People need information as much as water, food, medicine or shelter. Information can save lives, livelihoods and resources. It may be the only form of disaster preparedness that the most vulnerable can afford. The right kind of information leads to a deeper understanding of needs and ways to respond. The wrong information can lead to inappropriate, even dangerous interventions.
Information bestows power. Lack of information can make people victims of disaster. Do aid organizations use information to accumulate power for themselves or to empower others? The report calls on agencies to focus less on gathering information for their own needs and more on exchanging information with the people they seek to support.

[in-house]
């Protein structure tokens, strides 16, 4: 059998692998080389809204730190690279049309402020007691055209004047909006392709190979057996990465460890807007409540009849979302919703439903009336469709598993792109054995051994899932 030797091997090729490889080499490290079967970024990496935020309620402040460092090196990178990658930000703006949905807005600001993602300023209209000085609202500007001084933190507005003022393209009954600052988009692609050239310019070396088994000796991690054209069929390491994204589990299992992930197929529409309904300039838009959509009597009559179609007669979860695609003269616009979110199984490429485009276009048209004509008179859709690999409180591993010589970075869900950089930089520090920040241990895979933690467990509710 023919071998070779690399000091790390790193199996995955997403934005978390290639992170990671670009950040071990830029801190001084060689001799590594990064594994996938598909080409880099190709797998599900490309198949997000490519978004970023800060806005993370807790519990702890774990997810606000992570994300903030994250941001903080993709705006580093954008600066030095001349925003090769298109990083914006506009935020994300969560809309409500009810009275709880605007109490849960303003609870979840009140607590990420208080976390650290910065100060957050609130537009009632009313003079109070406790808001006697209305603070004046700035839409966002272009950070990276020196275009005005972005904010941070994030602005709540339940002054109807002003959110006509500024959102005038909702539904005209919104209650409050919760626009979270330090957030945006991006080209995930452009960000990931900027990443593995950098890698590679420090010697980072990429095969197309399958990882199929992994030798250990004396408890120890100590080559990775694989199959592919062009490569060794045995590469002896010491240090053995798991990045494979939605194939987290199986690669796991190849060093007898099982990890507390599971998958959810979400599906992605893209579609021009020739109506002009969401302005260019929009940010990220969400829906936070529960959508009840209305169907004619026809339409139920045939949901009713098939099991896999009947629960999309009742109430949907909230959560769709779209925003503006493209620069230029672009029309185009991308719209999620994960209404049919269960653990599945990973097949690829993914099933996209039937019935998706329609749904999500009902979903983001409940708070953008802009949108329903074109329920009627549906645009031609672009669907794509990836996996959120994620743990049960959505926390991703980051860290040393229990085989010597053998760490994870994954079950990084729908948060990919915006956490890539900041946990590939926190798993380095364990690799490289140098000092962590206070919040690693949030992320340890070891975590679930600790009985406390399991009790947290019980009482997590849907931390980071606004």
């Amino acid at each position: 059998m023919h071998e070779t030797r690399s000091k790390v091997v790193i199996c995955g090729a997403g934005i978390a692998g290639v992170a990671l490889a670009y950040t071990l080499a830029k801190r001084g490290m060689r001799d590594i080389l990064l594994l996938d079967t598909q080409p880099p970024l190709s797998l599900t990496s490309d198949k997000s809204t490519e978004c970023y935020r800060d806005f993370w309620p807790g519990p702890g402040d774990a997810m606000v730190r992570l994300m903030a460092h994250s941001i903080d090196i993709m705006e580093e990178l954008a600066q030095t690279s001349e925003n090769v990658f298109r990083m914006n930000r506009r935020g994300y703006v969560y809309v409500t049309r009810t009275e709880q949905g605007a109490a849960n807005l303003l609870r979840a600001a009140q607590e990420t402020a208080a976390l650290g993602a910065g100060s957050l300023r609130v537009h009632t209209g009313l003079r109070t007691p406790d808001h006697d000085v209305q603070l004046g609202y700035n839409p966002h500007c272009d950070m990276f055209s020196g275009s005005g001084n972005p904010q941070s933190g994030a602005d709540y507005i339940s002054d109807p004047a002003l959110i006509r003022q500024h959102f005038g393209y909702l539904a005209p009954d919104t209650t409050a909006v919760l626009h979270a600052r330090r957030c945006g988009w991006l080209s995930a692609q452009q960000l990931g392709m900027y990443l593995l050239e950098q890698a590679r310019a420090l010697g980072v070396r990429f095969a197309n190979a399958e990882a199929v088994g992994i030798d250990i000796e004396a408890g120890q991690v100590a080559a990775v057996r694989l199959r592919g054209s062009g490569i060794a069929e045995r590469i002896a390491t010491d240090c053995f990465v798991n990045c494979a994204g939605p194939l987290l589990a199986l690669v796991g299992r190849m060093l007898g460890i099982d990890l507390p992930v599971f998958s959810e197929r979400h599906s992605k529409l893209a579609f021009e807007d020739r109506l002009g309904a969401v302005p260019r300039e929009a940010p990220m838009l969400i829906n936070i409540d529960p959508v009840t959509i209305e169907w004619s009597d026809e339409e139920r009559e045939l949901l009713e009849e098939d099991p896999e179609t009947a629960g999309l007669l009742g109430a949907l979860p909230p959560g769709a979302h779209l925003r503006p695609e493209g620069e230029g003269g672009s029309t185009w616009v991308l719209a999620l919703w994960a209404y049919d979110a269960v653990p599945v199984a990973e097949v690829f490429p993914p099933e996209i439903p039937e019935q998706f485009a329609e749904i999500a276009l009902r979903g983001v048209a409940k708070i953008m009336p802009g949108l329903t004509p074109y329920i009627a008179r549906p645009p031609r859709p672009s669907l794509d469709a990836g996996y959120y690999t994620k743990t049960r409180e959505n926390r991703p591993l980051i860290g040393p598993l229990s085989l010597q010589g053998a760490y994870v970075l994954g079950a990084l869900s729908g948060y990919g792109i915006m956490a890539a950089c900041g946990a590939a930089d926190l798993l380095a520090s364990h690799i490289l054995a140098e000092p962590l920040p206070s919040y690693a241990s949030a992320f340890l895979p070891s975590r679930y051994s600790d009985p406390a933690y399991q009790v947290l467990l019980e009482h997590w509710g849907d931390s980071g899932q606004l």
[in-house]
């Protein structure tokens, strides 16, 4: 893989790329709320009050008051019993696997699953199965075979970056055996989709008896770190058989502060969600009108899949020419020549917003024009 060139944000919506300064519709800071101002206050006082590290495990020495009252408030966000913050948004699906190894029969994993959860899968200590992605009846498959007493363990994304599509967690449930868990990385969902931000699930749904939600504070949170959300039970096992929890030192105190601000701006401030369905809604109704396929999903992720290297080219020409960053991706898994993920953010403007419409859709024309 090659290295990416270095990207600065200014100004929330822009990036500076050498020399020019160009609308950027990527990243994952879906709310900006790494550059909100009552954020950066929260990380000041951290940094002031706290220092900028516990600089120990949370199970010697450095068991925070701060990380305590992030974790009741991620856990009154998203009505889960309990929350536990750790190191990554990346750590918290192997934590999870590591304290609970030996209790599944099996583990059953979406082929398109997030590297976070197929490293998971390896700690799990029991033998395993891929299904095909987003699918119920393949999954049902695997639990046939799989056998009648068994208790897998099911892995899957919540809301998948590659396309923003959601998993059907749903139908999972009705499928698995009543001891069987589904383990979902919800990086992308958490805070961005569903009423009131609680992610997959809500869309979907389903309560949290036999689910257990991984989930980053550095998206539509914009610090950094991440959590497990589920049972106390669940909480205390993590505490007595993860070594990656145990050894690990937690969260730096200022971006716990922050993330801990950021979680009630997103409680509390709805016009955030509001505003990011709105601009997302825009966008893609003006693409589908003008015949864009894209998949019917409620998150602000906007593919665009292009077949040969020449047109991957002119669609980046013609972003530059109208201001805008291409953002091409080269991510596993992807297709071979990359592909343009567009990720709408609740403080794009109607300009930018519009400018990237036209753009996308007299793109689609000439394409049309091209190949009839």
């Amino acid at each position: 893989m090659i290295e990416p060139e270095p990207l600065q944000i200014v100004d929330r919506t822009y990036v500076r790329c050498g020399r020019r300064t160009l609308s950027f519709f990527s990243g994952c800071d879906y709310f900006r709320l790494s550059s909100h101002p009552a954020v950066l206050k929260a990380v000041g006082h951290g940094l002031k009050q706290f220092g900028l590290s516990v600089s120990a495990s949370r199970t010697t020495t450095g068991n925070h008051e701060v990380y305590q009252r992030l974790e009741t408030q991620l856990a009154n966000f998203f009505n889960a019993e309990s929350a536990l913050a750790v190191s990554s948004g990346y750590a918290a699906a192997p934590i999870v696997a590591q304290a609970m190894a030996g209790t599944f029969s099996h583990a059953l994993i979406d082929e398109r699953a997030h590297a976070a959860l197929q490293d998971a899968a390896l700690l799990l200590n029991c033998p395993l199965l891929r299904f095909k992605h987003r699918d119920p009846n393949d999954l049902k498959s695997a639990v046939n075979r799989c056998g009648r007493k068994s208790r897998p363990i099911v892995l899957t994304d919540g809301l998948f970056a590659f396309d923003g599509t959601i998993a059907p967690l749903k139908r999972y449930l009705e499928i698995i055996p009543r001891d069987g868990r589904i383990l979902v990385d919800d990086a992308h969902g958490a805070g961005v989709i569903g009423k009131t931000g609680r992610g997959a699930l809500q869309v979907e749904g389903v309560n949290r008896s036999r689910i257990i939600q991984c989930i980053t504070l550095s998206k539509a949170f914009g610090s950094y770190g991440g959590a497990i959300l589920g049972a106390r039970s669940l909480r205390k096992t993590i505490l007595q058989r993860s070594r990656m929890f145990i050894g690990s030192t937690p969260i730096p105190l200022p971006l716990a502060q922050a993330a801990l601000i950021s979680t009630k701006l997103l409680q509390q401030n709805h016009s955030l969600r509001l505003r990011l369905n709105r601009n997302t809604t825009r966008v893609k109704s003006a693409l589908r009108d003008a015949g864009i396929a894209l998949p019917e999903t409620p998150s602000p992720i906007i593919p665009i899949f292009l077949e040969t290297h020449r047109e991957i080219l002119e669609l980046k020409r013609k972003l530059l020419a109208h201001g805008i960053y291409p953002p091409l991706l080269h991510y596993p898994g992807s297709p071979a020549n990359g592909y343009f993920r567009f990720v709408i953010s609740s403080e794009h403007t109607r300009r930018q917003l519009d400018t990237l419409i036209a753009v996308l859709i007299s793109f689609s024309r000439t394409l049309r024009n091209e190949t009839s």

The World Disasters Report 2005 features:
- Data or dialogue? The role of information in disasters
- Hurricane early warning in the Caribbean
- Locusts in West Africa: early warning, late response
- Information black hole in Aceh
- Sharing information for tsunami recovery in South Asia
- Humanitarian media coverage in the digital age
- Radio in Afghanistan: challenging perceptions, changing behaviour
- Disaster data: key databases, trends and statistics
Published annually since 1993, the World Disasters Report brings together the latest trends, facts and analysis of contemporary crises -- whether 'natural' or human-made, quick-onset or chronic.